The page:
A second perception is separatism - the facts yield that, in academic terms and historical perspective as a cultural invasion, the “Lehiaic Invasion” or Jewish migration into Mesoamerica was sociologically a separatist movement, and ultimately its cultural impact was “a failure.” As historically most Jewish communities have done, it kept to itself; however, even as a separatist society it “assimilated” or took on more cultural ways of its indigenous “Goyim” neighbors than it gave to these Goyim neighbors. This was necessitated by the drastic difference in climate, lack of former clothing materials and building materials, and different flora and fauna materials available for all aspects of arts and crafts. Throughout its brief existence as the separatist “Nephite” culture, it was poorly tolerated by the indigenous populations as it came into contact with them.


By the record, after a long period of isolated gestation, its few, eventually larger cities enjoyed a brief time of prosperity before succumbing to a combination of internal strifes and external attacks from various outlying indigenous peoples. The sudden increased intolerance toward the separatist Nephite culture and the attacks were provoked, probably, by the Nephite peoples’ resistance to the historic rising of the urbanizing unification phase of the primitive Maya tribes, which time we call the beginning of the Classical Period c. 250 AD. The Maya – Goyim, or Lamanite ascendency period - coincides clearly with the separatist Nephite decline, attrition and extinction phase. It also coincides with the invasion by Teotihuacan against Tikal. Were the Nephites “caught in the crossfire” of the invading northern hoard, as well as besieged by surrounding Maya tribes? Whatever the case, the “Lehiaic Invasion” became internally moribund, and because it was resistant to the strong unification movement of the Maya surrounding it, finally succumbed to a massive unified attack by “the Goyim,” who had poorly tolerated the Nephite presence for most of their thousand years.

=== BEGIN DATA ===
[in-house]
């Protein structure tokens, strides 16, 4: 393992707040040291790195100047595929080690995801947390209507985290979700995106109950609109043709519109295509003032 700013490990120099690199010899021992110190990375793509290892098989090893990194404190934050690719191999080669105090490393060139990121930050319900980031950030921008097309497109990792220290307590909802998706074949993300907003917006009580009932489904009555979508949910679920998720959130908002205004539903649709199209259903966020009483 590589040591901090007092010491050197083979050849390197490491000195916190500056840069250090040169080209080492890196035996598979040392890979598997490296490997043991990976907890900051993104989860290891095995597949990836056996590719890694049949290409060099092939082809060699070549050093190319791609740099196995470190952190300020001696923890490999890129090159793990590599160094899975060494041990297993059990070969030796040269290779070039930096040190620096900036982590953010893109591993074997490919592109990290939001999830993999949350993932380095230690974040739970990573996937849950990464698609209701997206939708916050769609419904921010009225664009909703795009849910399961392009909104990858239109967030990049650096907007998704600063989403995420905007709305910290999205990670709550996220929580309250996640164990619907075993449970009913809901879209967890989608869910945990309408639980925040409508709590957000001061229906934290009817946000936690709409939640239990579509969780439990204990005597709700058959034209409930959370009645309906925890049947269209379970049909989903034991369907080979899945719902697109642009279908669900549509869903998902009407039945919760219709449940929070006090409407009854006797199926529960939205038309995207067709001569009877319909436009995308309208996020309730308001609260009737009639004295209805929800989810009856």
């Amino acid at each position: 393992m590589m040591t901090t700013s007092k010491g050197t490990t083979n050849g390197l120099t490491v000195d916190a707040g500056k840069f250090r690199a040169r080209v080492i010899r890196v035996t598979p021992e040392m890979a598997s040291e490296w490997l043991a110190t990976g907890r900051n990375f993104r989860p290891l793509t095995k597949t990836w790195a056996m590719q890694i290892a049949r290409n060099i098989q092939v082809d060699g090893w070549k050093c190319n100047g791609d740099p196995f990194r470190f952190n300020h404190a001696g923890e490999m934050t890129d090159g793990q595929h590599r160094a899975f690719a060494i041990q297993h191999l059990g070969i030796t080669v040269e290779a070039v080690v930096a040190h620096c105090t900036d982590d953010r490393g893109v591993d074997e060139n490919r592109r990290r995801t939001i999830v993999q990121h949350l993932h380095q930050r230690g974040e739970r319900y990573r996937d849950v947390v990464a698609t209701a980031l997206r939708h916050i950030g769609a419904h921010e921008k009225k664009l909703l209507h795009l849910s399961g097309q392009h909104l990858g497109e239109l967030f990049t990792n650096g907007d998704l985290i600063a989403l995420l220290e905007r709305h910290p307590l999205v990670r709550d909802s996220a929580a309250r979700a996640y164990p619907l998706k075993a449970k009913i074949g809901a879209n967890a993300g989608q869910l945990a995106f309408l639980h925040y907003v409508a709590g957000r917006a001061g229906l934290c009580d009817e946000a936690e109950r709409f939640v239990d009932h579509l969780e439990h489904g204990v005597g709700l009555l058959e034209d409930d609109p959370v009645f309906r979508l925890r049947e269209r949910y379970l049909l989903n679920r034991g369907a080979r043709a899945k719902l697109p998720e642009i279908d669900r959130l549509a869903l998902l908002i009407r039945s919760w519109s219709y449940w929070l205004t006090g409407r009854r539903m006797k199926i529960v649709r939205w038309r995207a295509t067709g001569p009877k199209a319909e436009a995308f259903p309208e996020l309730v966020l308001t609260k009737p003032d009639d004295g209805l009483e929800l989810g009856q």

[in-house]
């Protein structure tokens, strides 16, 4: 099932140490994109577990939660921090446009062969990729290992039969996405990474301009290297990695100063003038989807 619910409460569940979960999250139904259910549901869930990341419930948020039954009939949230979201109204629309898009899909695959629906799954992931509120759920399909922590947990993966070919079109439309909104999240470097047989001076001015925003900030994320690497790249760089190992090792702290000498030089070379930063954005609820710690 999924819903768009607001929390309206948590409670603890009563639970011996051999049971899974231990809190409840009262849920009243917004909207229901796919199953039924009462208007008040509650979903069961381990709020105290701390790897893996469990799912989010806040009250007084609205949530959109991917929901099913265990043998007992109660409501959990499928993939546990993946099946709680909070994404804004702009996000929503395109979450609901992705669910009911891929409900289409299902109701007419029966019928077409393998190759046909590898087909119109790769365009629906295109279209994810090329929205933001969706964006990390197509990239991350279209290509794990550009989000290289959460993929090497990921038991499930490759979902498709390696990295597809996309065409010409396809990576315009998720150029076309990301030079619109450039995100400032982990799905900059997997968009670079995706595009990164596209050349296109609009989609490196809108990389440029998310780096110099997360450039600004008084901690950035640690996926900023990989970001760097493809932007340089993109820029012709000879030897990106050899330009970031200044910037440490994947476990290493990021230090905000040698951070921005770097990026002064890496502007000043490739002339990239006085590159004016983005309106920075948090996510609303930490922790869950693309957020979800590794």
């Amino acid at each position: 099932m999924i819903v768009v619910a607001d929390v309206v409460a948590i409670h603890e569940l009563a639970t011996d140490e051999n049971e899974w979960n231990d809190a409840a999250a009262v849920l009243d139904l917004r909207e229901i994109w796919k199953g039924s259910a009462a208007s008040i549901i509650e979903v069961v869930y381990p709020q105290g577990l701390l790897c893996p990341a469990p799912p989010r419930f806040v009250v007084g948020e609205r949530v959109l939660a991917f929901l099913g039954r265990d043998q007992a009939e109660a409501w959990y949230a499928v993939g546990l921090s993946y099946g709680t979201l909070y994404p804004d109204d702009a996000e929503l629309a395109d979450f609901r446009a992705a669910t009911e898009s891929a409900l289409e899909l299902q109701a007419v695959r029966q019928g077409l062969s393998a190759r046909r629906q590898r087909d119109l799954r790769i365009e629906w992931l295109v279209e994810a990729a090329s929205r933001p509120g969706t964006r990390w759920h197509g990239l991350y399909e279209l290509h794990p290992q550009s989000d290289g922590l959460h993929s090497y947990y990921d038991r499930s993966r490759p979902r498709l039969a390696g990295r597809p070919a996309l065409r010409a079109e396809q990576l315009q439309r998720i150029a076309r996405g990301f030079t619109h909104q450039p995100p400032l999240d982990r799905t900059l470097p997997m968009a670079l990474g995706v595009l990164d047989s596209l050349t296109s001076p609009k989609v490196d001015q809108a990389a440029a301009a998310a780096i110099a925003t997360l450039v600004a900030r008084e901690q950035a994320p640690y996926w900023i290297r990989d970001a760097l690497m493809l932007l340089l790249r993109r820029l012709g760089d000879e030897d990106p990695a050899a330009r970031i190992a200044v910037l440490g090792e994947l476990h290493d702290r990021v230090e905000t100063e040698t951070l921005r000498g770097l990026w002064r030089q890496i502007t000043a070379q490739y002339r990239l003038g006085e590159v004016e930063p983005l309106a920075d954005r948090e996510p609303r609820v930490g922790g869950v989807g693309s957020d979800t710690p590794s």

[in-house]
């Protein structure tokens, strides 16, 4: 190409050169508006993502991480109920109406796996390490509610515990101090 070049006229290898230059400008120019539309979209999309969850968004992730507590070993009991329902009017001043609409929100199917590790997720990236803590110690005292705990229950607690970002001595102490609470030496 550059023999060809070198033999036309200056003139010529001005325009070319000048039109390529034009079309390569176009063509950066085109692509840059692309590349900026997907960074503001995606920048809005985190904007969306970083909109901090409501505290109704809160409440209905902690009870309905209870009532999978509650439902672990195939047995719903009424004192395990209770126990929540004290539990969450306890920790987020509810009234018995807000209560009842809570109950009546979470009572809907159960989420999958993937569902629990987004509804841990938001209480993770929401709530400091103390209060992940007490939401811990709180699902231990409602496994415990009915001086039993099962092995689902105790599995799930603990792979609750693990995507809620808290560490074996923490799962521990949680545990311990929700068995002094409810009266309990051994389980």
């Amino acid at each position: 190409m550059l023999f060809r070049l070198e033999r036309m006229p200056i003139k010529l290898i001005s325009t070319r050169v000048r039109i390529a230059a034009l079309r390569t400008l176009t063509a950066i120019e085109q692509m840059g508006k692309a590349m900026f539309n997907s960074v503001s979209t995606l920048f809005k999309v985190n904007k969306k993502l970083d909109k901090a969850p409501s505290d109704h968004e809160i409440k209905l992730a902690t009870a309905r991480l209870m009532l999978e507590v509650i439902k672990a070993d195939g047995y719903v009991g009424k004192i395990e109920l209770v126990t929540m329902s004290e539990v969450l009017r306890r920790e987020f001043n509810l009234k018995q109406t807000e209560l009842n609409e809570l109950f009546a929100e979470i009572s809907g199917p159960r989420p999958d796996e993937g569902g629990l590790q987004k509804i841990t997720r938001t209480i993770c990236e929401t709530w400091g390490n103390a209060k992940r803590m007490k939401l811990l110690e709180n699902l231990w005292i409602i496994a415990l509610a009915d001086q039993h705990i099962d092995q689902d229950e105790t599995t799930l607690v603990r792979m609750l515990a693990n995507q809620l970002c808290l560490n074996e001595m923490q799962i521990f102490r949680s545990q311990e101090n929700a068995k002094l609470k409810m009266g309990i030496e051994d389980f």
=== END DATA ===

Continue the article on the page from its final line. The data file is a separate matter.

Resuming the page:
We know that one hundred years into the Maya unification urbanizing phase starting c. 350 AD the cities and villages of the Nephites were, as we read in the BofM starting to be razed and taken over by the conquering Lamanite or Goyim tribes, and we must imagine that all signs of the foreign Nephite culture were destroyed and replaced with Goyim arts and embellishments. So, within 150 years of the start of unification phase of the surrounding Maya – the time of Mormon and Moroni - the urbanization or Classical period destroyed the last of the resistant descendents of the Lehiaic Invasion, who were killed and dispersed into the jungle where they either died, or were assimilated into the surrounding Goyim – Lamanite - culture through submission and intermarriage. This preserved Father Lehi’s seed as promised.


The perception of the Book of Mormon as a record of "The Lehiaic Invasion" in historical terms has greatly helped my perspectives in fitting the very round peg in the very round hole in the Mesoamerican board. Considering the small size of the Lehiaic Invasion, the separatist nature of Hebrew-traditional Nephites, and the generic use of the eponym  "Lamanites" for "Goyim" with the impasse of physical jungle, it all sets the stage for a much better understanding of how we need to look at the interface of the BofM Record of a relatively small separatist people whose culture was eradicated with prejudice, leaving few remains throughout this area. This is the perspective of reality as we attempt any and all interfaces with excavated remains.


A third perception is identification, a key factor entirely reliant upon Nephitic eponymous nomenclature and excavation of inscribed artifacts. Of paramount importance in regarding any so-called “Maya Problem” with interfacing the BofM is a true perception of identification by place-names. The use of eponymous names for peoples and cities prevailed anciently, and, in naming unidentified sites today, we still use this system – we assign names where no name has been found. The new name we give an ancient ruin usually has nothing to do with the ancient site except in our modern perception of it. A key example is our name TIKAL for the greatest lowland Maya center – a modern name meaning either “the place of the waterhole” or “the place of the voices” given shortly after discovery of its ruins in the 1840’s. This naming practice enormously exacerbates our problem of identification today.